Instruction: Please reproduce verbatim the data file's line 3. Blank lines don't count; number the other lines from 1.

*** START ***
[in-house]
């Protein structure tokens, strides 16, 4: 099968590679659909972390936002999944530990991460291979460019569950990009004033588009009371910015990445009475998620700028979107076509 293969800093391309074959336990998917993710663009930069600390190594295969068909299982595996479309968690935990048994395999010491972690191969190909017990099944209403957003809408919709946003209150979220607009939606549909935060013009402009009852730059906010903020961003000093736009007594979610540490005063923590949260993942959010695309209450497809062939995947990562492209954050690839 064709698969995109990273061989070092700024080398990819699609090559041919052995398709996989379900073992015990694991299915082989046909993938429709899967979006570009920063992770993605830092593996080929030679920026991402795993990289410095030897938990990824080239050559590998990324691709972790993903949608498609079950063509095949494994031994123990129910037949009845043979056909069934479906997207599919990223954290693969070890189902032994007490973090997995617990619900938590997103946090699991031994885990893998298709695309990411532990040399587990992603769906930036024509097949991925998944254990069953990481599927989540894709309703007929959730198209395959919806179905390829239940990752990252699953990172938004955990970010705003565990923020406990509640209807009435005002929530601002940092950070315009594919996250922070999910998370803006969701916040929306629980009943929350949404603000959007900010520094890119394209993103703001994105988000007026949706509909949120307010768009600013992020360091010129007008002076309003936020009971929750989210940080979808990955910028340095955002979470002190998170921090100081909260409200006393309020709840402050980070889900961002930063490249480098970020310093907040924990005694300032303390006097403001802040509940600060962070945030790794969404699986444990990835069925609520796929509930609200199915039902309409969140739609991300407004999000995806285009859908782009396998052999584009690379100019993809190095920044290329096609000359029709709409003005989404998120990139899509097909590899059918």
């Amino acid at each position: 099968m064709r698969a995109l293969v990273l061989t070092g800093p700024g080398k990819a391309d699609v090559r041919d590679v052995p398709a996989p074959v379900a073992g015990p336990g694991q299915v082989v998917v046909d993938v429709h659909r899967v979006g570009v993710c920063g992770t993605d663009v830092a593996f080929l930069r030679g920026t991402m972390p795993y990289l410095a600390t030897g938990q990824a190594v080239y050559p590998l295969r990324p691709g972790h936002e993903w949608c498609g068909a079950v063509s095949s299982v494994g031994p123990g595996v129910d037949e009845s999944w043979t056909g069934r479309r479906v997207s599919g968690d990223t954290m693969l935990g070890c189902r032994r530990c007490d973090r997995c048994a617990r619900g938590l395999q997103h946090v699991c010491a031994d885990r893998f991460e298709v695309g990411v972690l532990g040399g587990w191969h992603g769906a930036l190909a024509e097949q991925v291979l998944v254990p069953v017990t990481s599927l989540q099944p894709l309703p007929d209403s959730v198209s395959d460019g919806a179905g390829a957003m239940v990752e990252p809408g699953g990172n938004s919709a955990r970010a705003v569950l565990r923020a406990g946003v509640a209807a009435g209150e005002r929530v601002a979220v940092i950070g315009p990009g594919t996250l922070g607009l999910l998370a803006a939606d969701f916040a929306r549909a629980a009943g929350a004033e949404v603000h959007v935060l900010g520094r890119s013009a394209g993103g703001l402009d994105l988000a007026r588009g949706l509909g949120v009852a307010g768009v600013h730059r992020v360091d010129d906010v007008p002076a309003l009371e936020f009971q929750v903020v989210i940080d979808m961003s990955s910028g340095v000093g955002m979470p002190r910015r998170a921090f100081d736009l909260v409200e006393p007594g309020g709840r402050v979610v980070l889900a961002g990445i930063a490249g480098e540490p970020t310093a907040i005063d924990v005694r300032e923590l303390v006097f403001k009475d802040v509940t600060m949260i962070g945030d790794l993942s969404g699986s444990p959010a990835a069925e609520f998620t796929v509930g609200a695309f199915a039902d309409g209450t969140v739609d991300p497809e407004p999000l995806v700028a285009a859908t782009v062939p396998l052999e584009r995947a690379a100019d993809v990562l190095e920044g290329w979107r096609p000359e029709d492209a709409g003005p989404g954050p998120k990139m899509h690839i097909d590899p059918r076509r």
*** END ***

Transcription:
């Amino acid at each position: 099968m064709r698969a995109l293969v990273l061989t070092g800093p700024g080398k990819a391309d699609v090559r041919d590679v052995p398709a996989p074959v379900a073992g015990p336990g694991q299915v082989v998917v046909d993938v429709h659909r899967v979006g570009v993710c920063g992770t993605d663009v830092a593996f080929l930069r030679g920026t991402m972390p795993y990289l410095a600390t030897g938990q990824a190594v080239y050559p590998l295969r990324p691709g972790h936002e993903w949608c498609g068909a079950v063509s095949s299982v494994g031994p123990g595996v129910d037949e009845s999944w043979t056909g069934r479309r479906v997207s599919g968690d990223t954290m693969l935990g070890c189902r032994r530990c007490d973090r997995c048994a617990r619900g938590l395999q997103h946090v699991c010491a031994d885990r893998f991460e298709v695309g990411v972690l532990g040399g587990w191969h992603g769906a930036l190909a024509e097949q991925v291979l998944v254990p069953v017990t990481s599927l989540q099944p894709l309703p007929d209403s959730v198209s395959d460019g919806a179905g390829a957003m239940v990752e990252p809408g699953g990172n938004s919709a955990r970010a705003v569950l565990r923020a406990g946003v509640a209807a009435g209150e005002r929530v601002a979220v940092i950070g315009p990009g594919t996250l922070g607009l999910l998370a803006a939606d969701f916040a929306r549909a629980a009943g929350a004033e949404v603000h959007v935060l900010g520094r890119s013009a394209g993103g703001l402009d994105l988000a007026r588009g949706l509909g949120v009852a307010g768009v600013h730059r992020v360091d010129d906010v007008p002076a309003l009371e936020f009971q929750v903020v989210i940080d979808m961003s990955s910028g340095v000093g955002m979470p002190r910015r998170a921090f100081d736009l909260v409200e006393p007594g309020g709840r402050v979610v980070l889900a961002g990445i930063a490249g480098e540490p970020t310093a907040i005063d924990v005694r300032e923590l303390v006097f403001k009475d802040v509940t600060m949260i962070g945030d790794l993942s969404g699986s444990p959010a990835a069925e609520f998620t796929v509930g609200a695309f199915a039902d309409g209450t969140v739609d991300p497809e407004p999000l995806v700028a285009a859908t782009v062939p396998l052999e584009r995947a690379a100019d993809v990562l190095e920044g290329w979107r096609p000359e029709d492209a709409g003005p989404g954050p998120k990139m899509h690839i097909d590899p059918r076509r």